Mayoral candidates forgo public debate, release opioid crisis plans on paper

4 moderated forums are on their schedules, but no pre-election public forums planned.

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Rematch: Joyce Craig is again running against Mayor Ted Gatsas in the 2017 Election. 

MANCHESTER, NH – Without an open public forum planned this election cycle during which candidates would make time to discuss their platforms in depth, voters will have to make due with written proposals by Mayor Ted Gatsas and opponent Joyce Craig on how they would tackle the city’s most persistent problem: The opioid crisis.

On Oct. 17, Craig’s camp released her plan for addressing the drug crisis and related safety issues. Her “Safe Streets, Opioid Crisis, and Recovery Services Plan” – a segment of her overarching plan for moving the city forward – includes provisions for early education, support for expanded Medicaid, and receiving support from the state.

Craig issued the following statement with the release Tuesday of her plan:

“The opioid crisis is continuing to harm Manchester. Programs like Safe Station are vital to our response, but we need to be doing more. I believe we need a comprehensive approach including early education, prevention, peer recovery support, strong enforcement, and increased advocacy. As the largest city in the state, Manchester needs to lead the effort to combat the opioid crisis. As mayor, I will fight for state and federal resources and empower our community service providers to respond effectively. The safety of every resident of Manchester is my first priority, and my plan reflects the steadfast approach I will take to addressing opioid and safety issues in our city.”

Her opioid plan is outlined below:


Safe Streets, Opioid Crisis and Recovery Services Plan

The mayor’s first priority must be the safety of every resident. Manchester continues to struggle with an opioid crisis and related crime and we need to tackle this problem as a community. I’ll bring key stakeholders together – public safety, treatment providers, peer-recovery supports, hospitals, and non-profits to make sure we’re doing everything we can to end this crisis. I’ll lead a comprehensive approach that includes early education, continued prevention, peer recovery support, and strong enforcement to solve this problem.

As Mayor, I will

  • Continue regular ride-alongs with the police and fire departments to understand the challenges our community and first responders face
  • Develop and implement an evidence-based substance use prevention education program for schools and the community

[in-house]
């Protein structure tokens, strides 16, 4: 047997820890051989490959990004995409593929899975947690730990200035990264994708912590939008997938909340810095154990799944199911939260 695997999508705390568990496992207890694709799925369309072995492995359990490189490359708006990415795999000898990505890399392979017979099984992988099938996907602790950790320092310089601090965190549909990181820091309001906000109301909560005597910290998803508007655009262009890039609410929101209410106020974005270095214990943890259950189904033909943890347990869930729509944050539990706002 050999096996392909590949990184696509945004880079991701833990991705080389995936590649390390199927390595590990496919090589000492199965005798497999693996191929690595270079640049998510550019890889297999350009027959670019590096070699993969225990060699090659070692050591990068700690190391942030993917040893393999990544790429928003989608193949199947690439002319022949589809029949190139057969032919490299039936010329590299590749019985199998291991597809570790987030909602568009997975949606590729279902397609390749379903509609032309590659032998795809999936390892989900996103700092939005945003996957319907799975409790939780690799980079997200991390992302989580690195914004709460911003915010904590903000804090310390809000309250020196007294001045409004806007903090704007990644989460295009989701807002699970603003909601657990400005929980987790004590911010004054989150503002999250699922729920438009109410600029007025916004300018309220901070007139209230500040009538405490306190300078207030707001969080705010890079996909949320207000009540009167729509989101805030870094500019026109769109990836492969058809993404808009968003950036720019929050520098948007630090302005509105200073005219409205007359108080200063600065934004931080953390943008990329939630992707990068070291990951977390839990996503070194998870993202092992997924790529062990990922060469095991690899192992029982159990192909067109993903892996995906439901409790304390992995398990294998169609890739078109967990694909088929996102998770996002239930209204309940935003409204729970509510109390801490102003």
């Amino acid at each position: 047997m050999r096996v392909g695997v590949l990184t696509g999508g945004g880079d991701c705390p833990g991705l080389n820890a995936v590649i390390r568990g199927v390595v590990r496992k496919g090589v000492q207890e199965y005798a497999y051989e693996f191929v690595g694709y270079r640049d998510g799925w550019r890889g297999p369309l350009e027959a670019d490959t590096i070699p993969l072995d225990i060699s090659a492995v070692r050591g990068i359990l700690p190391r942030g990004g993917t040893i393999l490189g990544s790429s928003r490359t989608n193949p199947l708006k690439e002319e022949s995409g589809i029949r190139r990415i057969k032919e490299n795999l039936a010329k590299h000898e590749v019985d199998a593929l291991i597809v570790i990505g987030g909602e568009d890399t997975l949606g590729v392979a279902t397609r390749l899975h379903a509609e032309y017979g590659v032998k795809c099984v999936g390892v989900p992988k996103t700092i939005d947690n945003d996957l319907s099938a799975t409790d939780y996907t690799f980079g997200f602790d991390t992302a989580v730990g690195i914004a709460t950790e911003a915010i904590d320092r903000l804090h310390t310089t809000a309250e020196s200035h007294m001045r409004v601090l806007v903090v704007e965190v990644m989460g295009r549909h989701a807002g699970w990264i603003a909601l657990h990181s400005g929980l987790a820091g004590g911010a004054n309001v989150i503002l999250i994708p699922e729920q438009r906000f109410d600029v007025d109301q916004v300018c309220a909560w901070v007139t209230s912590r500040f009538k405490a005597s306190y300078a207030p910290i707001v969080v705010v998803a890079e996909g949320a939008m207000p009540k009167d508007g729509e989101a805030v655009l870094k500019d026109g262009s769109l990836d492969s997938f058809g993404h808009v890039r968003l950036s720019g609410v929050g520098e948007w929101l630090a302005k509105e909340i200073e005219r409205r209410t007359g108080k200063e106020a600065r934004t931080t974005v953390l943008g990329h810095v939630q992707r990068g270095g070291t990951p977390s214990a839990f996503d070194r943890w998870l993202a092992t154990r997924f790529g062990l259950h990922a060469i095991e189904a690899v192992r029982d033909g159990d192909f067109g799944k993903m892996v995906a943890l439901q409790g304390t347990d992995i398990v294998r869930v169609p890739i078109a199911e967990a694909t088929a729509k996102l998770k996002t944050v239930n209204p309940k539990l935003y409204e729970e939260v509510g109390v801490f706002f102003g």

• Hold landlords accountable for problem properties where drugs are being sold and used and crimes are committed
  • Lead weekly interdepartmental meetings between the mayor, fire, health, police, office of youth services, the superintendent and key community organizations to ensure we are working together to comprehensively address the opioid crisis
  • Track and report outcomes based on funding to identify the most effective programs and improve services that combat the opioid crisis
  • Monitor indicators such as arrest data, emergency room admission rates, respite center admission rates and average wait time to identify key areas that need improvement
  • Compile citywide overdose data and utilize the data to identify and target interventions to reduce overdoses and overall opioid misuse
  • Establish partnership with the state to address this statewide problem. Over 65 percent of Safe Station entrants come from outside of Manchester; we need the state to recognize and invest in this program as a statewide resource 
  • Advocate for resources from state and federal agencies that city departments and community service providers need to make a lasting difference in this fight, such as recovery housing throughout the state
  • Maintain a full police complement at all times to ensure resident safety 
  • Support and advocate for expanded Medicaid. Without it, Safe Station would end and treatment options in Manchester would significantly decrease
  • Develop and implement a comprehensive plan to address chronic homelessness

Her complete platform is outlined here at joycecraig.org.


By comparison, Mayor Gatsas last week released his 12-point plan for the city, which includes a section on the opioid epidemic. Included with that release by his campaign, Gatsas said:

“Manchester is a city that has experienced tremendous growth and is filled with limitless opportunity.  As Manchester’s Mayor I will continue to work everyday to ensure the Queen City realizes its potential while protecting the taxpayers.”